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tv   Washington Journal Rep. Bobby Scott and Rep. Jason Lewis  CSPAN  January 17, 2018 11:00am-11:31am EST

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military over these unrelated issues and for deadlines that don't even exist this friday, that makes no sense to me. the federal government has many responsibilities. ut its first, foremost primary responsibility is to provide for the common defense and when you see a situation where more men and women in our military are dying in training accidents than they are in combat, it's a serious situation. . to block funding for our military with a friday deadline over unrelated issues makes no sense to me. it's wrong. >> do you have a solid feel where the president stands on hese negotiations? >> you'll be hearing about the federal government face as possible shutdown this coming friday night. members of congress will decide on a short-term package of funds to keep the government working into the middle of next month. house members will debate
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tomorrow. the senate may also take up the bill on thursday. follow the congressional debate over the funding of the federal government live with u.s. house coverage here on c-span. the senate on c-span2. watch online at c-span.org or listen on the free c-span radio app. today in the house several bills including reforms at the world bank and a bill expanding trade with africa. they'll be in for leverage work at noon eastern. we'll have live coverage. ahead of that, 11:30, we plan to bring awe news conference with the chair of the house democratic caucus, joe crowley, vice chair linda sanchez on democratic priorities in congress. set at 11:30. we'll have it live when it starts ahead of the house. before that part of this morning's "washington journal." . discussionndtable this morning, we're joined to talk about bipartisan
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legislation to reform the criminal justice system. go.ressman scott, days to your thoughts on how it plays out? guest: i think there is a consensus we will not shut it down but what gets in the bill being workedll out. i hope we can fund the government for a year. it is impossible to plan defense on a monthly basis. you need to see the long-term planning. disadvantagetrong with these monthly continued resolutions. www.c-span.org i agree with that -- i agree with that.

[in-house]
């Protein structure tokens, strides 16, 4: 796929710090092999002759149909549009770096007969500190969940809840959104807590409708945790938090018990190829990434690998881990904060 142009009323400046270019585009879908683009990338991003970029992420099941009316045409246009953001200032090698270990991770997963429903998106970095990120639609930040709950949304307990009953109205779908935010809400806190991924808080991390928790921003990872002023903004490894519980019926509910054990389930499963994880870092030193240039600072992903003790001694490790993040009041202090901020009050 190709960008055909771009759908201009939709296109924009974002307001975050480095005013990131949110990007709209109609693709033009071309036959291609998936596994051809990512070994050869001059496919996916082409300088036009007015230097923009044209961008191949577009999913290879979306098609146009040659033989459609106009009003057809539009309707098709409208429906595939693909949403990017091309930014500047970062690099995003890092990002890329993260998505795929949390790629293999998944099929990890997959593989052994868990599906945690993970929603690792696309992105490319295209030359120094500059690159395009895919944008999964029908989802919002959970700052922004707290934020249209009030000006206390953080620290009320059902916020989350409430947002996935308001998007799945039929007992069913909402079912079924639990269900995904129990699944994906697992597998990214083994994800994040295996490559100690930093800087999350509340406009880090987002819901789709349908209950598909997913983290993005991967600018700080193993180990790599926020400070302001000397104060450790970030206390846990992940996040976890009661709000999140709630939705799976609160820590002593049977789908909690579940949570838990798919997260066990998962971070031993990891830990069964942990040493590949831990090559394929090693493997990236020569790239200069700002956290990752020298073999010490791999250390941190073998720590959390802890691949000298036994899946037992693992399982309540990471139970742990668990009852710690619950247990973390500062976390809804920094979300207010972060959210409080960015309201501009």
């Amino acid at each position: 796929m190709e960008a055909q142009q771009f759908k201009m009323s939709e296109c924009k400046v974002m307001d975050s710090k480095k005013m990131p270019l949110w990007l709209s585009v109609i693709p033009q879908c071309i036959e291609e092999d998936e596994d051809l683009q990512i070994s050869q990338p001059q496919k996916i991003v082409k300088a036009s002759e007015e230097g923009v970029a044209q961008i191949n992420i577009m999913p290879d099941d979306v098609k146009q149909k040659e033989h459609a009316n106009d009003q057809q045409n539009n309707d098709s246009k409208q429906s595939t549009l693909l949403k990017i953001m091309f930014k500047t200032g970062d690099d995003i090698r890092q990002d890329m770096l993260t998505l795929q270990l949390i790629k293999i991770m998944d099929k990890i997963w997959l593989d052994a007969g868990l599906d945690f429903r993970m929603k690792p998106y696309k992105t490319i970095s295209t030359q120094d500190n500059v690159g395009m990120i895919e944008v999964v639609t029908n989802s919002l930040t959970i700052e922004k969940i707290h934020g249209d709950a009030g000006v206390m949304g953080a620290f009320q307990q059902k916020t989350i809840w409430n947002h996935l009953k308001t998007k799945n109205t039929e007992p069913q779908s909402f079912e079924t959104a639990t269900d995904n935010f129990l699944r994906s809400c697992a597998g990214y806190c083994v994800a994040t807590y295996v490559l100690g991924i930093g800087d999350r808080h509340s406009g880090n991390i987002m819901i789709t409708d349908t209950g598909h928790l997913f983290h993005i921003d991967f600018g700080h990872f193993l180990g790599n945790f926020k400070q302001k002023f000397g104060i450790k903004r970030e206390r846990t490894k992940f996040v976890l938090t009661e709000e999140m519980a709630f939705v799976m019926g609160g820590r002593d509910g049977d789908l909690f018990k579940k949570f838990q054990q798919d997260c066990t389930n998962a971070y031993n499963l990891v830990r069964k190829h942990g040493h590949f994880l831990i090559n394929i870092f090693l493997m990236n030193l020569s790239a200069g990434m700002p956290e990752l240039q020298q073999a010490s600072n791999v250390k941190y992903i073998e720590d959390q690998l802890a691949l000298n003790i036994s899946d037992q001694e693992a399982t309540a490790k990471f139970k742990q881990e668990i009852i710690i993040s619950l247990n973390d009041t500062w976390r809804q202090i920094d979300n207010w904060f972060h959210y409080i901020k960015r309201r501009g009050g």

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we need an actual budget on the fence especially. i think we will get there and will not shut the government down and do something very important i believe were my home state of minutes notice, delay the device attack, a tax on sales and nonprofit. 0% growth margin and still get hit with the tax. you do not think immigration or daca gets included in the deal? guest: i think that we can handle that separately and we should. guest: there are a lot of important issues. if you eliminate the medical device tax, it is put there so the affordable -- affordable care act can be paid for. if you are going to eliminate them, come up with something else. what we do not -- we do not see
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this how we will make up the revenue. community health centers are important, the levels are important. a lot of work needs to be done and i don't think we are any closer now than we were a month ago. bet: do you think they will a stand on immigration and dr. reform this week? you agree on is criminal justice reform. how did you come together on the issue? i had been following it talk number of years as a show host. there used to be a line, don't make a federal case about it? there ought to be a federal law. we have seen the code expand exponentially. statutes since 1980. i'm a believer in the amendment. these are especially issues for police power and we have got a
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wide group of supporters from the right and the last -- the right and supporters. you have liberal and conservative reasons to support this. what is the liberal reason? guest: >> take a step back. it is a question about what you are doing. elected or yout try to reduce crime and save .oney reducing crime in saving money is something liberals and conservatives ought to agree on. if you have slogans and soundbites, many of which do not reduce crime but some of them , when you have the bill that reduces crime and saves money, it is something people ought to be able to agree on. states are way out in front of this pure the incarceration rate has exploded in the last 20 or
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30 years. we have codified so many slogans and soundbites that states have figured out they cannot afford it. if you use ago, face with an s , in2 billion, one state cost, to keepon up with the prison population. someone suggested you spend the money cost, to keep more intelligently, not just soundbites, but you put money in prevention and early intervention and rehabilitation, you might not have to spend all 2 billion. about 10% of what was projected, and they found not only did they have to build new prisons, they were able to close the prison's they had. eliminated a $2 billion potential expense. it is something people ought to be able to agree on. reduce crime and save money.